Playing Games With Science: N3wton

Newton's Third Law plays the starring role in this simple but provocative game

Newton's Third Law is often quoted as "For every action there is an equal and opposite reaction." As N3wton's title suggests, the Third Law is at the heart of this little physics-oriented computer game. Click to play. (Warning: there's music.)

We can restate the Third law more specifically: "If object A exerts a force on object B, then object B exerts a force of equal magnitude, in the opposite direction, back on A." Interestingly, many people have a hard time intuitively accepting the "equal" part of the law. For example, consider the case a train moving along its track, and an unfortunate fly traveling in the opposite direction on a collision course. When the train and fly collide, the train does not exert the greater force. The force the fly exerts on the train is exactly equal to the force the train exerts on the fly -- it is simply the effect of that force that is different on each of these objects. (It doesn't take that large a force to squish a fly, but it takes an awful lot of force to change the motion of a train.)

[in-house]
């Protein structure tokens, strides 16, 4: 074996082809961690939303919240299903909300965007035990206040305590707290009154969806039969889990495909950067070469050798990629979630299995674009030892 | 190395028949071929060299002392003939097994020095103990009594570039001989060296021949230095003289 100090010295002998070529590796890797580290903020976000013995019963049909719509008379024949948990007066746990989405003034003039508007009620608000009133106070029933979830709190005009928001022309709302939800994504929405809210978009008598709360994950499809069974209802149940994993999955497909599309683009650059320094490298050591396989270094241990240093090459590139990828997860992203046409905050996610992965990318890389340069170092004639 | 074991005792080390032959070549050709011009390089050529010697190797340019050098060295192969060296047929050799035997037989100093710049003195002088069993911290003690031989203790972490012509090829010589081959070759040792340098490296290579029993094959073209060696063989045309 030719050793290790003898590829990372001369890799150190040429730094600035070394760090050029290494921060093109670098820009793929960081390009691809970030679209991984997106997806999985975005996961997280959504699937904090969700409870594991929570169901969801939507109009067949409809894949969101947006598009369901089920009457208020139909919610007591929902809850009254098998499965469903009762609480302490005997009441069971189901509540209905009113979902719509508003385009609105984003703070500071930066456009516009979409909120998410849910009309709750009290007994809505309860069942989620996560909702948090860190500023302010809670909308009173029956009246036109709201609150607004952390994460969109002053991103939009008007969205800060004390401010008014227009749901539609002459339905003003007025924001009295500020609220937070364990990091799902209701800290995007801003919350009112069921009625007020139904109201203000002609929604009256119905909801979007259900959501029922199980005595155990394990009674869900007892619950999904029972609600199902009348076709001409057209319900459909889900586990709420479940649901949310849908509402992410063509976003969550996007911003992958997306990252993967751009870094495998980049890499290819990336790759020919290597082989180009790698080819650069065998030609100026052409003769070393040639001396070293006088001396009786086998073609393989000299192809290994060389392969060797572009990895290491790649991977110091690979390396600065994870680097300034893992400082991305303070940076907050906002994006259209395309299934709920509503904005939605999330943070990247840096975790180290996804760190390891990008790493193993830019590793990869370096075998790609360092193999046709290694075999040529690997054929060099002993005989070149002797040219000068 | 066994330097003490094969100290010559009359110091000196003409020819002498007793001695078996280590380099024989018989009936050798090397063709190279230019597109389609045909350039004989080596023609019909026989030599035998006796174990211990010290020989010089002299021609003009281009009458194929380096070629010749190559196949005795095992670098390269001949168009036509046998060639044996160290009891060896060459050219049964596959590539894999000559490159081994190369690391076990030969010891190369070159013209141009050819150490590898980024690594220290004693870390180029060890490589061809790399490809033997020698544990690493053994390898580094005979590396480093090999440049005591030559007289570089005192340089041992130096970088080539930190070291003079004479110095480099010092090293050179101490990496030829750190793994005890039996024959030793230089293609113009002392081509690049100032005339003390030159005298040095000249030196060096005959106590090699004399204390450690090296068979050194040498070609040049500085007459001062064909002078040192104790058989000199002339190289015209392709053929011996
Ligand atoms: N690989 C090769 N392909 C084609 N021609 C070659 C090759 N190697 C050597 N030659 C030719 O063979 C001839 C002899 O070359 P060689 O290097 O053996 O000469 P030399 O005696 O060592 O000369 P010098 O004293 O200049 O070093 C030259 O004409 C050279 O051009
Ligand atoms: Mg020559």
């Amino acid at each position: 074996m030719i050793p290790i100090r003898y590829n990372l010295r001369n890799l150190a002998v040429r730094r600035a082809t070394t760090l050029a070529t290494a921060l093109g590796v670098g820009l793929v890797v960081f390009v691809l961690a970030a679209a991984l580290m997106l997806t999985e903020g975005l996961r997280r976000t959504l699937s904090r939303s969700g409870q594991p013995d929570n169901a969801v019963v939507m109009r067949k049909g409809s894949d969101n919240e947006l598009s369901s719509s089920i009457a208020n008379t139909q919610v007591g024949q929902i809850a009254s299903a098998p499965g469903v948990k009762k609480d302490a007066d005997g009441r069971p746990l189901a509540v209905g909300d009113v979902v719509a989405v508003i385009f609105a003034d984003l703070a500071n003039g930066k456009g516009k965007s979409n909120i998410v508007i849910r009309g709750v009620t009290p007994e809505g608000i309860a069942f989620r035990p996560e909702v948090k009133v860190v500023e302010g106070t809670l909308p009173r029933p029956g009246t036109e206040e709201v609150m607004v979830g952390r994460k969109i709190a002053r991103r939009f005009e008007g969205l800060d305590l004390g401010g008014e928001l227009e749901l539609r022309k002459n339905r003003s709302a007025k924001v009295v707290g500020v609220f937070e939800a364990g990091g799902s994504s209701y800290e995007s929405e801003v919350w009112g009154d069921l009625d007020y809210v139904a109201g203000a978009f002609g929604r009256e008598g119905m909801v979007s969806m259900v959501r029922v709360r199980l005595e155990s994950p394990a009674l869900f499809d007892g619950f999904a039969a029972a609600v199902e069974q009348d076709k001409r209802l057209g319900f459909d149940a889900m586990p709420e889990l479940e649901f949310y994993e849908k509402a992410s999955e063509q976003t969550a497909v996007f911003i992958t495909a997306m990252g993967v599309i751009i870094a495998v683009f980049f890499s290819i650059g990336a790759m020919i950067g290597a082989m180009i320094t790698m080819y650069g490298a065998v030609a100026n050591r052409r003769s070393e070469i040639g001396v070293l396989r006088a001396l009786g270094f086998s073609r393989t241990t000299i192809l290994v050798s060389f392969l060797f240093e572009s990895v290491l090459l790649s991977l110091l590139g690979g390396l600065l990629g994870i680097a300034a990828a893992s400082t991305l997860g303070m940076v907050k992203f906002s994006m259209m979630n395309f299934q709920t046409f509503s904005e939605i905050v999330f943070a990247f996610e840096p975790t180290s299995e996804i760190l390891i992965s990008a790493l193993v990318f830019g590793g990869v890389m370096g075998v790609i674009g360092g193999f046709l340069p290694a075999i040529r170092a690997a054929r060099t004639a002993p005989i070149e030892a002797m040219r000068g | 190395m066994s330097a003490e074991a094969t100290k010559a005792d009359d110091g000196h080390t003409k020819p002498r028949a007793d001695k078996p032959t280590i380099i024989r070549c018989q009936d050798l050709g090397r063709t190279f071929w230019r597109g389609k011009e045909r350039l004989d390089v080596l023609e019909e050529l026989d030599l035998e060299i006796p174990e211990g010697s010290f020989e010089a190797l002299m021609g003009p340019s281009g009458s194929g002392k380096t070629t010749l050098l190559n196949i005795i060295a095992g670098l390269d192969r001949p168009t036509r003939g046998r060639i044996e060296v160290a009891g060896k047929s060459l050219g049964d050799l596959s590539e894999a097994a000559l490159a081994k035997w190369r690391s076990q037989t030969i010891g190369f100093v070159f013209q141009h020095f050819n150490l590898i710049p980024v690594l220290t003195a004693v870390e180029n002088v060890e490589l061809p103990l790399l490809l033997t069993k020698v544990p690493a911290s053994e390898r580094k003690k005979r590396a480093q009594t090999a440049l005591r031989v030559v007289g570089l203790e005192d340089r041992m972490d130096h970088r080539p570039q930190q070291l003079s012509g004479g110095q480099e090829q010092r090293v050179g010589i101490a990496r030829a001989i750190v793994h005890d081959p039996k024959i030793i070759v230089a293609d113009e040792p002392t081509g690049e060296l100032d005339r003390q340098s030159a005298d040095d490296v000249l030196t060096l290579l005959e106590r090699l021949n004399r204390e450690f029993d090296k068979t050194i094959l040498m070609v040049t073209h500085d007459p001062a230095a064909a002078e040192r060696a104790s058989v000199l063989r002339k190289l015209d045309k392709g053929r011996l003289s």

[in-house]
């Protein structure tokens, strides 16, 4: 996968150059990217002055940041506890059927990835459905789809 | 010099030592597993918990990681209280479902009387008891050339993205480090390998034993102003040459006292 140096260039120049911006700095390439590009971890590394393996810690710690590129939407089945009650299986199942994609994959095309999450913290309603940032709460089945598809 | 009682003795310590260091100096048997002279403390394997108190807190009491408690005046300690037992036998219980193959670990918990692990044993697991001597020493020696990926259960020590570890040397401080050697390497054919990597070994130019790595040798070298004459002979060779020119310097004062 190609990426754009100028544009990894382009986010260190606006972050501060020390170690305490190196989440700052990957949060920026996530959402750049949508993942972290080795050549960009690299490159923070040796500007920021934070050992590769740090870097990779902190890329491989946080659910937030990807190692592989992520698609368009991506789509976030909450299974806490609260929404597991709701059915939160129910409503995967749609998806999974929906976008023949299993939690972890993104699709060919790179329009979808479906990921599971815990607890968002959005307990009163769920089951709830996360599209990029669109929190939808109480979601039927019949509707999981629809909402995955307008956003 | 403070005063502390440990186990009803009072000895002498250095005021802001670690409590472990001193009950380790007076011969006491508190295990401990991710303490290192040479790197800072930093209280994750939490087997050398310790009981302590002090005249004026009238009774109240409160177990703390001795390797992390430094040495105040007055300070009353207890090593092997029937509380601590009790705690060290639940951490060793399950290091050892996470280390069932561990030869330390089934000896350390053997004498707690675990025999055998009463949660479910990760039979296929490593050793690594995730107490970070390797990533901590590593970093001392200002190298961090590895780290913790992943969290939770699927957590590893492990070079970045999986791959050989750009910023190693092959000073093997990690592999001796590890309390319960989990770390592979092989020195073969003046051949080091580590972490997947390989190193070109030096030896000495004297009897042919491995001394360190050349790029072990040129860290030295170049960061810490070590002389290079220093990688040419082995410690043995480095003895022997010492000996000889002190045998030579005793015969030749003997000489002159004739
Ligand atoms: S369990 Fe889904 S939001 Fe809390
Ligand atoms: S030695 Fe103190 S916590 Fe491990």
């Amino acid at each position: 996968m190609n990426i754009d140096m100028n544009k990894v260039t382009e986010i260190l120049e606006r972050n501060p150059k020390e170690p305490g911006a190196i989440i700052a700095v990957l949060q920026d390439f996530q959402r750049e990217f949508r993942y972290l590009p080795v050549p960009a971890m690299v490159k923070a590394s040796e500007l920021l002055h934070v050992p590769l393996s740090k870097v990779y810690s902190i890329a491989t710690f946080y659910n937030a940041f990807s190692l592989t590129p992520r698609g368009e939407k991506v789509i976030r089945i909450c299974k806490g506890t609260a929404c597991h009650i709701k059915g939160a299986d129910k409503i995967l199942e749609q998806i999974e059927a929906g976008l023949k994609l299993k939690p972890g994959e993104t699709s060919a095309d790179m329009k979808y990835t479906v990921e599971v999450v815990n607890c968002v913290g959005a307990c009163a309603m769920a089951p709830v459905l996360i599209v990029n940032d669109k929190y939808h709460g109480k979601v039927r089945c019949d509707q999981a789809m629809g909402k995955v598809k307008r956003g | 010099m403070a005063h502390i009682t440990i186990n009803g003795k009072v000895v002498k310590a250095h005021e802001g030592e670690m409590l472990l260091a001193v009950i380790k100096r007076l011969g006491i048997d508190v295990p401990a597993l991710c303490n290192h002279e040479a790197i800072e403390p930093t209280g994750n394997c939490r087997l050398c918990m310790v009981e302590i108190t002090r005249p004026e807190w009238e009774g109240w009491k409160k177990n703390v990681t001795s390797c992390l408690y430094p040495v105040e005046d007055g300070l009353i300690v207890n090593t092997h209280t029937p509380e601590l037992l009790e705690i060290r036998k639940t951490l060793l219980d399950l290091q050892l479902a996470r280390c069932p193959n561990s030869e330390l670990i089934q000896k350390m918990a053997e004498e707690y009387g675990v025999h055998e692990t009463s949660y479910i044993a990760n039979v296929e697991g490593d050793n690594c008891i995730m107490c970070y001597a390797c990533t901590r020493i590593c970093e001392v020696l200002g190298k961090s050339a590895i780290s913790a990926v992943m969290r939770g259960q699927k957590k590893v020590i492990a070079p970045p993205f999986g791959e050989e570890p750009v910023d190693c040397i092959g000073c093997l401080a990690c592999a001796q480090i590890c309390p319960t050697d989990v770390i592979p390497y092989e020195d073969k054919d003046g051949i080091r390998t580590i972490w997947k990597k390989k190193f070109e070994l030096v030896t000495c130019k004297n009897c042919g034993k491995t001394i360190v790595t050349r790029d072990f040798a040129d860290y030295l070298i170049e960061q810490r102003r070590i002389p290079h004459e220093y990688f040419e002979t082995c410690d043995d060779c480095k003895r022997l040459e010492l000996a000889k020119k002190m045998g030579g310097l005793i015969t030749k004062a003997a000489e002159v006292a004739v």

In "N3wton," our cannon recoils every time we fire a ball, in accordance with Newton's Third Law. The force exerted on the ball when the cannon fires imparts a relatively large acceleration to the ball, resulting in a large velocity when it leaves the cannon. The equal reaction force accelerates the more massive cannon backwards, to a lesser degree. However, without friction the cannon should continue to move backward indefinitely without stopping -- that's Newton's First Law. That would make the game nearly impossible, and it's pretty difficult as it is once we get past the first level. Therefore, since we see that the cannon comes to a stop in a short distance, we can assume that the surface on which the cannon sits has significant friction.

When balls hit the enemy cannons, they drive the cannons backward, but the balls bounce back themselves due to the reaction force. Exactly the same happens when the enemies' projectiles collide with our cannon. Nevertheless, when the enemy cannons fire, they do not recoil! No fair. Either this is a violation of the Third law, or the cannons are somehow anchored when they fire but not anchored when they're struck by an opposing cannon ball. Perhaps this is some kind of alien cannon technology. Anyway: because of the Third law recoil, it is sometimes necessary to fire directly away from the enemy, to push the cannon back into play. Fortunately, ammunition is unlimited.